pic: My Rendition of Emperor Swerve

swerve
swervedrive

#1



Height: 6.256 inches tall

4 motors per pod
3 drive 2 550s and 1 CIM
1 550 rotation

Two speeds after losses
7.70 FPS Low
15.40 FPS High

Weight currently undetermined estimating 50-60 lbs including all electronics and wiring.

Comments, Questions, Concerns appreciated.

This drive can be FRC legal, I just figured I’d design something a little bit out of the ordinary :slight_smile:

Hopefully I can get renders of the Pods and rotation modules soon.

https://plus.google.com/u/0/photos/101718392754230534136/albums/5771050412732351601

The album containing the rest of the renders of the system is above, I didn’t want to spam CD media


#2

Pretty nutty design using all those motors but other than that it looks like a beauitful detailed model. Would be interesting to see some more details like the pods. The frame looks potentially very flexy which might or might not be an issue


#3

What are you using for wheel speed and steering angle sensors?


#4

There are some tiny details that are missing, And I wanted to do something different, something that wasn’t for competition use, but easily could be converted to something that would compete. So the 550 Gearbox can be taken off and a new belt put in place and it would power the drive train at an FRC legal drive.

Pod renders should be posted later tonight hopefully.

  • Andrew

#5

Encoders are on the underside of the pod, along with the shifting mechanisms and all motors.

I’ve never designed a crab so I assumed an encoder would be the kind of sensor to use in predicting the rotation of the pods.

  • Andrew

#6

Did you have specific part numbers in mind for the wheel speed sensors, and the steering angle sensors?


#7

This is the encoder I have picked out.


#8

Render Album attached, I didn’t want to Spam CD media.

https://plus.google.com/u/0/photos/101718392754230534136/albums/5771050412732351601

Enjoy

-Andrew


#9

There is a lot to talk about on this, I like the thoroughness in your design.

Probably the largest thing to comment on is the steering setup; Although I am an engineering student, it was pretty simple analysis to show that relatively small bearings (regular roller ones at that) which are very inexpensive are more than robust for the steering setup. If you have an engineering mentor with a mechanical background (or for a rougher analysis, anyone who has done statics or could do a halfway decent Free Body Diagram) they could thoroughly show this concept to you. OR, you could just take my word on it.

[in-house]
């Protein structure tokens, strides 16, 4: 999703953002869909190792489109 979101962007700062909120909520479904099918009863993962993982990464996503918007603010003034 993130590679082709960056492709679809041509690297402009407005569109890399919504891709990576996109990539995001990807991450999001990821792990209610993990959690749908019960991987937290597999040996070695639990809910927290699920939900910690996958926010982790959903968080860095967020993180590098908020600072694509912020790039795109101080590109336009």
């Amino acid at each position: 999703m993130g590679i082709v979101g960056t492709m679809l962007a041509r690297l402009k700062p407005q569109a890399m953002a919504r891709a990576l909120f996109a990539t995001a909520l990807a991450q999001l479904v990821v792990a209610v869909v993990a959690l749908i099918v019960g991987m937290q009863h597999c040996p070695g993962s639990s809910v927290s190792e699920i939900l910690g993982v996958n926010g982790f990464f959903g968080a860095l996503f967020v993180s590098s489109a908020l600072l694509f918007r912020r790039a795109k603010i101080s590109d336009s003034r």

We initially looked into large bearing rings and similar setups, and they’re just a lot of parts/complexity for all the ways we had tried to implement it.


#10

I would have to disagree with Adam.

Using larger bearing for the steering in the wheels is not very complex.
Adam’s math may be right and you may be able to get away with regular bearings just fine (973 used swerve this year and if they used them it probably is). But I would say that it is not complex at all to design a swerve using larger bearings. There are several ways to decrease the amount of components it takes in the design.

I would say the dynamic load of thrust bearings is a lot greater, than normal bearings, and I usually fall on the side of it is better safe than sorry, which is why I prefer the larger OD thrust bearings. McMaster-carr sells them for a good price, and even have some neutral file formats available for CAD purposes.


#11

Well what I did for bearings of the steering is a large AL disk that would go inside of a delrin bearing machined for the profile of the AL disk. I’ve seen people do this before with great success. At least I think I have. The pod first started with one bearing on the top and then once I realized the side load would be bad on it I added the bottom circular bearing as well.

-Andrew


#12

I agree with Adam that using a combination of regular roller bearings would be far simpler for this. If you want a cheap thrust bearing we use the $4 Lazy Susan style turntables (6031K31) from mcmaster. We use these in tandem with needle bearings that handle the radial loads.


#13

We are probably saying the same thing and you aren’t realizing it. When I said small bearings, I meant not a large custom disk bearing. Our steering bearings were still relatively large compared to “standard” FRC bearings as we used a pair of 6805-2RS for radial load and a 1.375" Needle Thrust bearing off mcmaster for the axial load (5909K39). Using Metric bearings for radial was the key to keeping the sum weight of the bearings low and still inexpensive.

Our math is definitely correct (couple hundred hours of runtime in abusive conditions), with quite a bit of factor of safety as well. What we did is well on the safe side.


#14

I knew that your math was correct 973 has used the design successfully (and quite fun to watch IMHO).

When you said “standard” FRC I thought that was the normal size, the larger size makes a lot more sense.

However, I still disagree that doing so can make things less complex it all comes down to your ability as a designer, what I find simple others can view as complex.